Check out the YouTube channel! https://www.youtube.com/channel/UC_QnCTLVlJU6TWRx7IA3q4w? SPECIAL THANKS TO: Gary and Céline Rickards of Carriage Driving Essentials for the original photos and personal history - CarriageDrivingEssentials.com Bob Baranick, formerly of Disneyland, for his insight on the hearse's acquisition Tyson Thorpe of the Church History Museum, for aid in researching details of the funeral and procession Dan Anderson of Dad Logic, for his incredible research on the white hearse and pointing me to the Disneyland Line article - DadLogic.net Howard Hickson of the Northeastern Nevada Museum, for his in-depth and compelling history of Doby Doc - gbcnv.edu/howh/ Matt Burch of Burch and Sons Horse Drawn Carriages, for his historical insight on 19th Century Utah hearses - BurchSons.com Curtis Cluff, for his reading of Brigham Young's Last Will and Testament Merilee Blake, for her organ rendition of "Brigham Young's Funeral March" by Joseph J. Daynes Misha Stanley, for providing the voice of Judy Carlos (and also putting up with my obsessive research and editing) TRANSCRIPT: Ahh... Disneyland. “The Happiest Place on Earth”. An entire theme park dedicated to family and wholesome entertainment. It seems like the perfect place for Latter-day Saints. My wife and I honeymooned there and while we were there, we loved to play “Spot the Mormon” (BYU logos are a dead giveaway...). In fact, in the seventies and eighties, if you were a Latter-day Saint, could buy discounted tickets on certain nights at your local meetinghouse. That’s right, Disneyland “Mormon Night” was a thing! As long as you observed LDS standards, you could enjoy all the late-night rides you wanted without the regular crowds filling up the lines. Actually, I don’t mind waiting in line, because Disney’s Imagineers do an excellent job transforming the queues into immersive worlds that set the tone for each attraction. I always liked all the little details that add so much to the experience. Like this for example: Parked right in front of the Haunted Mansion ride is an old-fashioned hearse hitched to an invisible horse. To your average park-goer it might seem like just another fun decoration, but to someone in the know, this ain’t no cheap prop, this is a genuine religious artifact. Apparently, this funeral coach carried the Brigham Young’s body to the grave. At least that’s the rumor—and one that always seems to get spread right there in line. If you were to listen in on people’s conversations just in that section of the waiting area, you wouldn’t have to wait too long before somebody (probably a member) turned to their buddy and said, “Hey did you know that that used to be Brigham Young’s?” “What?” “Yeah, when he died, they carried his coffin in that wagon.” “Wow! Where did you hear that? “I dunno, someone told me that last time I was here.” It certainly looks pretty authentic, like it could’ve been used for an important person’s funeral in the 1800s. And I wouldn’t put it past Disneyland to buy an authentic funeral carriage just to add to the spooky atmosphere. Some of their set pieces are the real thing, like these cannons at Main Street USA Square. Apparently, they’re real 19th century cannons built for the French army. But was this hearse actually used to transport the casket of the prophet? To know for sure, I needed to dig a little deeper than the first page of Google results. I spent weeks tracking down every lead, and consulting every expert I could find until I collected perhaps the most comprehensive timeline of this white wagon ever compiled. Okay, maybe I went a little overboard, but like a funeral hearse, we may be able to finally bring this myth to rest. Are you ready? Let’s get meticulous. PART 1: HISTORY OF THE HEARSE-Y HEARSAY I started my search at the source of the rumor: Disneyland. Back in early 1990, Disney execs like Michael Eisner collaborated with George Lucas on what was going to be a Wild West-themed live show called Young Indiana Jones Adventure Spectacular. I got in contact with one of the Imagineers, theme park genius Bob Baranick, who was responsible for the hearse ending up at Disney. Over email, Bob explained how he was tasked with hunting down authentic-looking set pieces for the stunt show where the hearse was originally supposed to be used on stage. Eventually the project was abandoned in favor of the more ambitious Indiana Jones and the Lost Adventure, and then ultimately the Adventure ride we know today. Since the hearse was no longer needed for the live show, it was stored in one of Disney’s warehouses in Sunland until 1995 when Baranick brought it out again and parked it at the Haunted Mansion. Another designer had the idea to attach a harness to the front to create the illusion of an invisible horse. The coach was finally on display to the public. And to commemorate the event, Baranick invited the man who sold it to him years earlier to come out to Disney for a photo. There was a report about it in Disneyland Line, a newsletter available exclusively to park employees. So, of course I had to get my hands on it. I suspect that it was this publication that brought the Brigham Young rumor to light. The magazine has little stories from behind the scenes at Disney, and in the January 26, 1996 issue, we read about Bob Baranick purchasing the hearse from one Dale Rickards of Malibu. Rickards collected Western memorabilia for Hollywood movie sets. He had had the hearse in his possession for 18 years. Dale has since passed away, but I got to speak to his son. My name is Gary and my father was Dale. My wife and I, we sell carriages and we sell harness and whips and everything that goes with a person who wants to drive a carriage, either a single horse, or two horses, or four horses for that matter. Gary is something of an expert on carriages, and he remembers this one well. Someplace there’s a picture of me sitting up on the driver's seat of the hearse, ‘cause Dad was going to put it on a trailer and he took it in a parade in Thousand Oaks, California. I was sitting up there. We had a big fiberglass horse in front of it. ‖ The actual hearse was in really good shape. It was sturdy, it was strong. ‖ This particular carriage did not have lamps on it (they put lamps on it at Disney). There was a trap door in it. I don’t know what that was for and it was in the middle of the carriage on the floor. The glass was all original glass. You could tell from the waviness of it. It was in very, very good shape. Other than the wood being extremely dry, there was quite a bit of cracking where they glued some of the carvings together. The inside... the material that was on the ceiling was ripped and it was starting to come off. The doors closed. The wheels were good. There was not a maker’s name on it. We could not find a plaque of any kind. Usually they were quite small and brass and barely tacked on but my dad and I did some sanding and put some filler in some of the really bad areas that were cracking and we never ran across a name plate of any kind, so I really don’t know who the manufacturer was. ‖ I asked Gary if he thought it were at least possible that the hearse was old enough to have been used at Brigham’s funeral. Yes I do... It certainly could’ve been around that era. It was not unusual-- it’s still not unusual really to find carriages that are that old even today. Usually the wheels are all bowed and broke but it’s not unusual to find them. I can tell you something funny that happened with dad with the carriage. Dad had it and he opened the back door and (I’m gonna make a sound) and he heard *BAAAAAIIIII! And it just scared the piddle out of him... a chicken had gotten in there and was nesting on her eggs. And Dad opened it and scared it and that’s when she made that noise. My dad just knew a ghost was gonna get him! PART 2: GHOST TOWN GRIFTER Gary then told me about where he and his dad got the hearse. In 1972, Dale heard about a collector in Vegas who was selling antique horse-drawn vehicles. My dad being interested in carriages at the time... he said, “Do you want to go to Vegas and look at carriages?” and I said, “Okay!” and so off we went! The guy in Las Vegas was a fella named Robert F. Caudill. He was an old man, a short man... When he met us it was so funny, he came out in his long- his red, faded long johns and cowboy boots and a six gun and he had really thick glasses. Robert Caudill, known by all as “Doby Doc” was one of Nevada’s most distinctive figures. While he didn’t leave much of a paper trail, Doby Doc left an impression on everyone he associated with. He was a self-made millionaire from Elko, although much of his fortune was earned through questionable means. He was a good friend of the famous mob boss and expert gambler Benny Binion, and helped establish the second casino in Las Vegas, The Last Frontier. Part of the gambling hall’s appeal was its Village, basically a re-creation of a genuine Old West square, complete with authentic ghost town buildings, and all kinds of antique trains and wagons (including one familiar white funeral coach). Where did Doc get all this stuff? Well, that’s the story. Those who knew him best remembered him as a bit of a kleptomaniac with a knack for “procuring” just about anything he thought might be valuable. "Gawd helps those who help themselves." - he would say. He once claimed to have bought an entire Joss House, or Chinese temple that he somehow moved from Elko, Nevada to his own little town at the casino. When asked for the bill of sale, he responded, “It was a verbal agreement.” Doc spent decades looting unattended properties throughout the West until he had curated a veritable museum of old-timey clothing, furniture, books, and vehicles, many of which had mysteriously disappeared in the dea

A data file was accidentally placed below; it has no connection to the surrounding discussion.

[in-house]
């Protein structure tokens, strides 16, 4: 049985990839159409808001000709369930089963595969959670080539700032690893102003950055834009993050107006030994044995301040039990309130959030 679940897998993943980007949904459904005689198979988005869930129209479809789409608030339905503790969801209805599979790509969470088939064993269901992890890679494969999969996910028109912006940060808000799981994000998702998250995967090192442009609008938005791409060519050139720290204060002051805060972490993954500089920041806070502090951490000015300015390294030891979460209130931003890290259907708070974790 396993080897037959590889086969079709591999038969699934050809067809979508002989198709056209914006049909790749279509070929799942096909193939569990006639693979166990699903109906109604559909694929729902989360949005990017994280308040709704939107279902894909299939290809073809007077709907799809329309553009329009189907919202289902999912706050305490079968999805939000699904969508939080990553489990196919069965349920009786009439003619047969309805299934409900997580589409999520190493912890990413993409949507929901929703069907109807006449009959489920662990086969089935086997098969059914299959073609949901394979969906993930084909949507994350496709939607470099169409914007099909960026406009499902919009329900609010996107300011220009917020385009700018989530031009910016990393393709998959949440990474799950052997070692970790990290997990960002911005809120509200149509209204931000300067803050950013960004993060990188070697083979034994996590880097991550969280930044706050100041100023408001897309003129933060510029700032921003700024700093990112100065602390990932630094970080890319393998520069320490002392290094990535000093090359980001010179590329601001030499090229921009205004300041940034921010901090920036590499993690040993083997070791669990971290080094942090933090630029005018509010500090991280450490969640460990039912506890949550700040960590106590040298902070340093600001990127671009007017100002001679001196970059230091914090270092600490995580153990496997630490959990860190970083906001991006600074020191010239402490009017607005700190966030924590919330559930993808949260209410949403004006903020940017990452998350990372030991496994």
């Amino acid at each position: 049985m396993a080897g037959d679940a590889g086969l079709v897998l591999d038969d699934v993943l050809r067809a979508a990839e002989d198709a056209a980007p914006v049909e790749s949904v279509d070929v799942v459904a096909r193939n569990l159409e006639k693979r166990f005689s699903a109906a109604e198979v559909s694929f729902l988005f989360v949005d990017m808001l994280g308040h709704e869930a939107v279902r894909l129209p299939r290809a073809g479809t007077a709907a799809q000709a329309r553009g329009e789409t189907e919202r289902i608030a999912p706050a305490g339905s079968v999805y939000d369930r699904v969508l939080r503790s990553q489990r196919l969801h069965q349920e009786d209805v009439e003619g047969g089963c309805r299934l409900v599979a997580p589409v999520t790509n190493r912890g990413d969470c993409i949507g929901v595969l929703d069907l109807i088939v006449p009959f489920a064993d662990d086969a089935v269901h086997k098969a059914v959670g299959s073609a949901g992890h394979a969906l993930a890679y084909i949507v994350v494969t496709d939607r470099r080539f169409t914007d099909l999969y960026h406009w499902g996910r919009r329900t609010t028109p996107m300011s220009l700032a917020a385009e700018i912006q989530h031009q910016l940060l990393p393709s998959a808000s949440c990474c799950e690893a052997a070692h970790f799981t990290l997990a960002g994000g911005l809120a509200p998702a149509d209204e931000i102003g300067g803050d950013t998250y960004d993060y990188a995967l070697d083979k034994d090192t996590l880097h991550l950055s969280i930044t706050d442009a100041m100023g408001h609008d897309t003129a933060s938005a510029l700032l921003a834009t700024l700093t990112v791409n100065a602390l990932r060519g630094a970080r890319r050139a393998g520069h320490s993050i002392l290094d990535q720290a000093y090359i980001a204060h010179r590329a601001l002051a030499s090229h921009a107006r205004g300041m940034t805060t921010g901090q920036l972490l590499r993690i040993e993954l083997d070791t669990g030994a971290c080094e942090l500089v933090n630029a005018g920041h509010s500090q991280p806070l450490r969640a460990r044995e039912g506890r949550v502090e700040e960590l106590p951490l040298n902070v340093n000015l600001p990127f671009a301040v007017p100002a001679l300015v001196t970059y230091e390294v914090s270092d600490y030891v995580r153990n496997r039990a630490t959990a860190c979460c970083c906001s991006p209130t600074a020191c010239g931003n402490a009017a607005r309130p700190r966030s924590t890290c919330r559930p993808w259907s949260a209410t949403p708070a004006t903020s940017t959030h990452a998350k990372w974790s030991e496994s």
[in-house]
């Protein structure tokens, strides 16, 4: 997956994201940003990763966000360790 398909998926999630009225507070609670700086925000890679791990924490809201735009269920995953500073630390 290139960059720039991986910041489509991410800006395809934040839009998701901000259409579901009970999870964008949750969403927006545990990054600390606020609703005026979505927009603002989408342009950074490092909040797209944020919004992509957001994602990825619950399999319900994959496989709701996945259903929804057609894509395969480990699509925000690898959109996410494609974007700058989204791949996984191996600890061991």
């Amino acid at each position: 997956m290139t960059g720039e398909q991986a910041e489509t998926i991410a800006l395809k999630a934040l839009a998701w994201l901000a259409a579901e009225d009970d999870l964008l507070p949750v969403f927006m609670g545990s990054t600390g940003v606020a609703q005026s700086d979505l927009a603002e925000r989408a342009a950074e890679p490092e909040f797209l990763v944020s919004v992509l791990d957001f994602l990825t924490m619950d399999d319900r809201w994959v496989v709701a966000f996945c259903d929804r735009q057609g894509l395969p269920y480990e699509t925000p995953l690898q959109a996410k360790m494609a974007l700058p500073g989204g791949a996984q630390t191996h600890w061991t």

13 minutes | Jan 8, 2019